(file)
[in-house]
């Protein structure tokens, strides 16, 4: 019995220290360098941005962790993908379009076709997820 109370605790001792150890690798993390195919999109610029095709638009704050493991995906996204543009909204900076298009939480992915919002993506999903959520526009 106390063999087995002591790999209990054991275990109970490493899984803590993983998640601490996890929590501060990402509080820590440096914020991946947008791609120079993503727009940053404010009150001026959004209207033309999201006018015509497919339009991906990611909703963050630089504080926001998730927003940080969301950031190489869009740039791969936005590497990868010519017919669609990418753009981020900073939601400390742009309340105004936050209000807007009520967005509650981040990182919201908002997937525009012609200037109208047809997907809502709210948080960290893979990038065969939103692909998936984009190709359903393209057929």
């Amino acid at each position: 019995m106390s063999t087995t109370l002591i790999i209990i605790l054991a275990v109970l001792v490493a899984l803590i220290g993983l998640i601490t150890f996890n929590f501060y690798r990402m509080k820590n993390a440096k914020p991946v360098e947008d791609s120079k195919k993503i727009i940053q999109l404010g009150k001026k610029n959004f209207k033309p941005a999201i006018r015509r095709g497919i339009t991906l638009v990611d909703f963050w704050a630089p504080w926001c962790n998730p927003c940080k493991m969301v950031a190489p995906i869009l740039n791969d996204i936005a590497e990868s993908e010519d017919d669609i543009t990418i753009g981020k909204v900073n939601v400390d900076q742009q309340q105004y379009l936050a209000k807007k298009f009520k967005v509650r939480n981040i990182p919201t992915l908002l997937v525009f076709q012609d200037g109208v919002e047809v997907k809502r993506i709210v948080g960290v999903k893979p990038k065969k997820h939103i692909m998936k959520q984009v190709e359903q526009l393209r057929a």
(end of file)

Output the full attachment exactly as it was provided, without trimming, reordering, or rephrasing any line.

[in-house]
């Protein structure tokens, strides 16, 4: 019995220290360098941005962790993908379009076709997820 109370605790001792150890690798993390195919999109610029095709638009704050493991995906996204543009909204900076298009939480992915919002993506999903959520526009 106390063999087995002591790999209990054991275990109970490493899984803590993983998640601490996890929590501060990402509080820590440096914020991946947008791609120079993503727009940053404010009150001026959004209207033309999201006018015509497919339009991906990611909703963050630089504080926001998730927003940080969301950031190489869009740039791969936005590497990868010519017919669609990418753009981020900073939601400390742009309340105004936050209000807007009520967005509650981040990182919201908002997937525009012609200037109208047809997907809502709210948080960290893979990038065969939103692909998936984009190709359903393209057929």
């Amino acid at each position: 019995m106390s063999t087995t109370l002591i790999i209990i605790l054991a275990v109970l001792v490493a899984l803590i220290g993983l998640i601490t150890f996890n929590f501060y690798r990402m509080k820590n993390a440096k914020p991946v360098e947008d791609s120079k195919k993503i727009i940053q999109l404010g009150k001026k610029n959004f209207k033309p941005a999201i006018r015509r095709g497919i339009t991906l638009v990611d909703f963050w704050a630089p504080w926001c962790n998730p927003c940080k493991m969301v950031a190489p995906i869009l740039n791969d996204i936005a590497e990868s993908e010519d017919d669609i543009t990418i753009g981020k909204v900073n939601v400390d900076q742009q309340q105004y379009l936050a209000k807007k298009f009520k967005v509650r939480n981040i990182p919201t992915l908002l997937v525009f076709q012609d200037g109208v919002e047809v997907k809502r993506i709210v948080g960290v999903k893979p990038k065969k997820h939103i692909m998936k959520q984009v190709e359903q526009l393209r057929a």